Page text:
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    NORTH DAKOTA SOCIAL SECURITY FRAUD



    N.D. not immune to Social Security misuse


    By JILL SCHRAMM, Staff Writer jschramm@minotdailynews.com


    Immigration has little effect in N.D.

    No one is taking a guess at how many illegal immigrants are making their homes in North Dakota.

    Immigration and Customs Enforcement handles investigations, but the agency offered no estimate on the number of illegal immigrants who might be living in the state.

    Groups that guess at illegal immigrant numbers in states often omit North Dakota because the count is small – fewer than 2,000.

    The Pew Hispanic Center estimates about 12 million illegal immigrants live in the United States. There are about 7.2 million undocumented workers, accounting for one in every 20 workers.

    The center estimates that illegal immigrants fill 25 percent of agricultural jobs, 17 percent of cleaning positions, 14 percent of construction jobs and 12 percent of food-preparation jobs. Most of the illegal immigrants – 56 percent – come from Mexico. Another 22 percent come from other Latin American countries, 13 percent from Asia and 6 percent from Europe and Canada.

    Only 1.9 percent of North Dakota’s population was listed as foreign-born in 2000 census statistics. The statistics may include illegal immigrants, although more often these residents go untabulated in census figures.

    The U.S. Census Bureau estimated that Hispanic and Latino people made up 2.6 percent of Ward County’s population in 2005, or about 1,450 residents. The bureau didn’t have estimates for other ethnic immigrants.

    Regarding immigrants from Mexico to North Dakota, about 67 percent are in the labor force, largely in agriculture. Many also are in manufacturing, or education, health and social services, according to 2000 census data. The majority earn between $15,000 and $50,000 a year. However, 26.5 percent live below the poverty level. Slightly more than half say they speak English “very well.” Only 5 percent speak English only.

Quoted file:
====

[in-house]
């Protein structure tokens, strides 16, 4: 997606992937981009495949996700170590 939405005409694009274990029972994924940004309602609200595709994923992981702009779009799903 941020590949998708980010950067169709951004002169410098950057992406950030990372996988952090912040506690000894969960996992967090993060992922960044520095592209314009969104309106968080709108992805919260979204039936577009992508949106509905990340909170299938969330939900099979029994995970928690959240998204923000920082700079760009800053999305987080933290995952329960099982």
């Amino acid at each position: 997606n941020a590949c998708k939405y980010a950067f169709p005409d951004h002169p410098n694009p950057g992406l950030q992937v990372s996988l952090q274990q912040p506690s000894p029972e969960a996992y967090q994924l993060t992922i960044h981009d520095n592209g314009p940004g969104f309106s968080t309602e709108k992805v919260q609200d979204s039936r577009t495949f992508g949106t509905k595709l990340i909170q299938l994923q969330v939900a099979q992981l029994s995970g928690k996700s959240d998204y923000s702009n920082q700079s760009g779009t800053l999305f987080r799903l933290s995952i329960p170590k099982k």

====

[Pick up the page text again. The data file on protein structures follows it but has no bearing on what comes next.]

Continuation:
That compares with the Canadian profile that shows 55.7 percent of immigrants to North Dakota are in the labor force, commonly in health, education and social services. The typical salary is between $25,000 and $75,000 a year, and 10.6 percent live in poverty.

    A Minot woman received a surprise about two years ago when she learned the results of an employment background check.

    Two people with Hispanic names, one on the East Coast and one on the West, shared her Social Security number.

    The Social Security Administration acknowledged the existence of three accounts using the same number, said Terry Narum, whose company, Midwest Business Consulting, performed the background check and alerted the employee.

    Because of privacy laws, the Social Security Administration doesn’t inform people when their numbers show up with new names, nor does the agency release information if people discover other users, he said.

    To this day, it’s possible the woman’s Social Security number remains in use by the two other people. Her situation may be alarming but it’s not unusual.

    Immigration and Customs Enforcement has arrested illegal immigrants who were found to be using false or stolen Social Security numbers. Sometimes in making up a number for themselves, people can hit on valid numbers that belong to others.

    The Social Security Administration sets aside W-2s filed by workers when names and Social Security numbers don’t match government records. About 10 percent of the W-2s filed in 2003 fit that category, according to the agency’s most recent statistics.

    Sometimes transposed numbers or name changes are the culprit. The agency straightened out the discrepancy in more than half of the 2003 cases, placing the remainder in the Earnings Suspense File, to be reconciled later. As of October 2005, about 8.8 million W-2s, or 3.5 percent of the total filed, remained in the suspense file for 2003.

    In time, more of these discrepancies could be cleared. That typically happens. Only 2.3 percent of 1995 wage items remain in the suspense file.

    In total, the suspense file contains about 255 million W-2s filed by workers since 1937 that have never been reconciled. That’s more than the 235 million W-2s that the government currently receives annually.

    Many of the unmatched wage reports are believed to belong to illegal immigrants, although the Social Security Administration can vouch only for the existence of mismatches and not the reason for them.

    The IRS reported that 7.9 million W-2s filed by workers in 2004 had Social Security numbers that didn’t match the name. Most of the mismatches came from California, Texas, Florida and Illinois.

    In a report to Congress, the IRS made the following conclusions about mismatched wage reports: